C) Functional Independence:  The same 13 subjects were also evaluated for their ability to carry out various activities of daily living and self care (e.g., eating, grooming, bathing, etc) by using of the FIM scale (Functional Independence Measure). The scale is a predictor of the amount of assistance or adaptive equipment an individual may need in everyday life. All subjects improved their FIM scores after the transplantation-rehabilitation intervention.

D) Anal Assessment:  Of the 15 subjects without anal sensation at the baseline evaluation, nine recovered some feeling. Before the intervention, all 20 subjects were unable to contract their anus, an ability recovered by five afterwards.

E) Bladder Function: Of the 15 patients without bladder sensation at the baseline evaluation, five regained the ability to sense bladder fullness. One patient recovered bladder control.

F) Nerve Conduction: Electrophysiological evaluations of nerve conduction indicated that 15 subjects could direct signals to previously paralyzed muscles.

Side Effects: Like the earlier study, all subjects eventually recovered smelling ability. One patient developed meningitis two weeks after surgery and, as a result, lost sensory and motor function, some of which came back over time. The investigators suspected that the infection was caused when the extracted olfactory-tissue sample was withdrawn through the nasal passages.

Conclusion: The investigators concluded that olfactory-tissue transplantation is “feasible, relatively safe, and possibly beneficial in people with chronic SCI when combined with postoperative rehabilitation.” They also emphasized that neither rehabilitation nor transplantation alone is sufficient to promote recovery; both are needed. The results also suggest that the nature of the post-transplantation rehabilitation is extraordinarily important.

3) A 2009 article coauthored by Indian scientists trained by Lima’s team as well as himself reported the results of an Indian pilot study, which treated five men with chronic thoracic (4) or cervical injuries (1) over the November 2006 to January 2008 period.  Patient age ranged from 18 to 40 years, and the time lapsing since injury varied from 2.4 to 8.2 years. Various follow-up assessments similar to those described in the previous study were carried out before transplantation and afterwards at half-year intervals up to 18 months, although one patient just had a six-month assessment at the time the article was submitted.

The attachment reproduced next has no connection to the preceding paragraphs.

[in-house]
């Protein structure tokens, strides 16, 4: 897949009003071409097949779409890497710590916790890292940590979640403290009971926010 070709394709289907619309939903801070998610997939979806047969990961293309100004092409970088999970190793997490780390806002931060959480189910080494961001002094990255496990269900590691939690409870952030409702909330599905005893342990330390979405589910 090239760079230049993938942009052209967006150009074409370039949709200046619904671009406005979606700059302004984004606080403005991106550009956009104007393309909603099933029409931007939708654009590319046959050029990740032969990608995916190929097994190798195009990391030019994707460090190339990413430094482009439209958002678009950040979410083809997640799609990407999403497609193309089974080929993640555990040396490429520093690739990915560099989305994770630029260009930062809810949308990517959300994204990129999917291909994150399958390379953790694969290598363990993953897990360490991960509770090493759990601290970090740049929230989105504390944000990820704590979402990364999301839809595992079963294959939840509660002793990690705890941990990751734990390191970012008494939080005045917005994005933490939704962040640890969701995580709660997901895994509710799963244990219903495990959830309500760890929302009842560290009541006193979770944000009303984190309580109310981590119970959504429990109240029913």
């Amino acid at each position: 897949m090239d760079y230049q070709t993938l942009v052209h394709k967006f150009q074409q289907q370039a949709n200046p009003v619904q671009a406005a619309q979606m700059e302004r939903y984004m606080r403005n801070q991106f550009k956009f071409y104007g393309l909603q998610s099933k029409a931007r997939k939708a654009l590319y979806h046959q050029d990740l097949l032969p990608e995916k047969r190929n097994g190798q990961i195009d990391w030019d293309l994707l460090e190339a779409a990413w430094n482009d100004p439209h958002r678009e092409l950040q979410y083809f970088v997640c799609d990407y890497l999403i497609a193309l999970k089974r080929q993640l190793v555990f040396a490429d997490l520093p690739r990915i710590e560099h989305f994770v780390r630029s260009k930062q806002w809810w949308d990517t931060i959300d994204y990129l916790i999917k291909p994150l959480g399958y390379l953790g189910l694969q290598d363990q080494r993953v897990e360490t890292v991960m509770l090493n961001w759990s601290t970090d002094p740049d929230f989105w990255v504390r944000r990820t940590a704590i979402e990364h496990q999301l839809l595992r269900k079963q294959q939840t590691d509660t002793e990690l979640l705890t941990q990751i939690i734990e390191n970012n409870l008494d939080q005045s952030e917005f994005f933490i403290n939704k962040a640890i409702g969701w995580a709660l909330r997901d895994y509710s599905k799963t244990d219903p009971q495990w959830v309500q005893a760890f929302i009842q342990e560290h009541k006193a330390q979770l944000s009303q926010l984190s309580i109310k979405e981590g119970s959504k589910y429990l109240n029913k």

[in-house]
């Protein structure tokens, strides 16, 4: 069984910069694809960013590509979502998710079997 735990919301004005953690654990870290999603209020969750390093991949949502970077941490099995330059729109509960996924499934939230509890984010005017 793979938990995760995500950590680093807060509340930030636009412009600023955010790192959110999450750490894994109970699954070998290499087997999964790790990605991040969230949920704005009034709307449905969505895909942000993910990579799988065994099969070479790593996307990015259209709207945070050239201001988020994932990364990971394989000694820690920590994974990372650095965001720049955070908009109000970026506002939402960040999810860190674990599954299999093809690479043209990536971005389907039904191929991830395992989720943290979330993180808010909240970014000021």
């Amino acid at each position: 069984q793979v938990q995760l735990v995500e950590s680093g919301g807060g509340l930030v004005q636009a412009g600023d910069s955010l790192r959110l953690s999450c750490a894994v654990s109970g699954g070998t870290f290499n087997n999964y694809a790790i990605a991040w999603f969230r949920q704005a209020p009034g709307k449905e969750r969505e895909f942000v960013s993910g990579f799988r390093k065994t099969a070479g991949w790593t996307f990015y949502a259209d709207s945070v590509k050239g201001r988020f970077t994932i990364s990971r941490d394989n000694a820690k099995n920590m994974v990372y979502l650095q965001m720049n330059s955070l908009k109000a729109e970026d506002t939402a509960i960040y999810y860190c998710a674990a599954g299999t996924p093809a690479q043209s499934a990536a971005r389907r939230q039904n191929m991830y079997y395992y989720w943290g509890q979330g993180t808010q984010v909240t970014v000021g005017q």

Unlike the previous study, functional improvements were generally not observed. The investigators specifically concluded that although the procedure is relatively safe and feasible, no “efficacy could be demonstrated which could be attributed to the procedure.”

In the previous article, Lima implied that this Indian pilot study may have failed to generate functional improvements because the study’s post-transplantation rehabilitation program, which he believes is extraordinarily important, was ambiguously implemented. Specifically, he notes that patients were only given instructions to follow a rehabilitation program at home, and their compliance with it and its intensity is unknown.

Clearly, when it comes to this olfactory-tissue approach for restoring function after SCI, the nature, intensity, and duration of the post-transplantation rehabilitation program will be one of those extremely important, “God-is-in-the-details” factors that determines whether success is forthcoming or not.

2) Dr. Hongyun Huang (China) has transplanted olfactory ensheathing cells (OECs) isolated from fetal olfactory bulbs into more than 1,200 patients from 70+ countries with a variety of neurological disorders, including 600+ with chronic SCI. The OECs were isolated from 12-16-week aborted fetuses, and grown and expanded in culture for 12-17 days. For SCI, about a million cells were injected around the injury site exposed through a limited laminectomy. The OECs were often transplanted many years after injury.

Because many patients regain some function soon after surgery, improvement is not due to relatively slow neuronal regeneration or remyelination. Huang speculates that OECs wakeup quiescent neurons that still transverse the injury site, perhaps by altering the injury site’s environment through secreting growth factors and producing adhesion and matrix molecules.

Huang’s SCI work has been summarized in several professional articles. In 2003 and 2006 articles, he reported the results of transplanting OECs into 139 men and 32 women, of which 114 were quadriplegics and 57 paraplegics. Ages ranged from 2 to 64 (average 35) years, and the interval between injury and admission varied from 6 months to18 years. To ensure that improvement was not merely due to surgery-associated decompression, patient MRIs had to indicate the absence of compression before surgery. In addition, the cord had to have some structural continuity through the injury site, the situation for most individuals with SCI.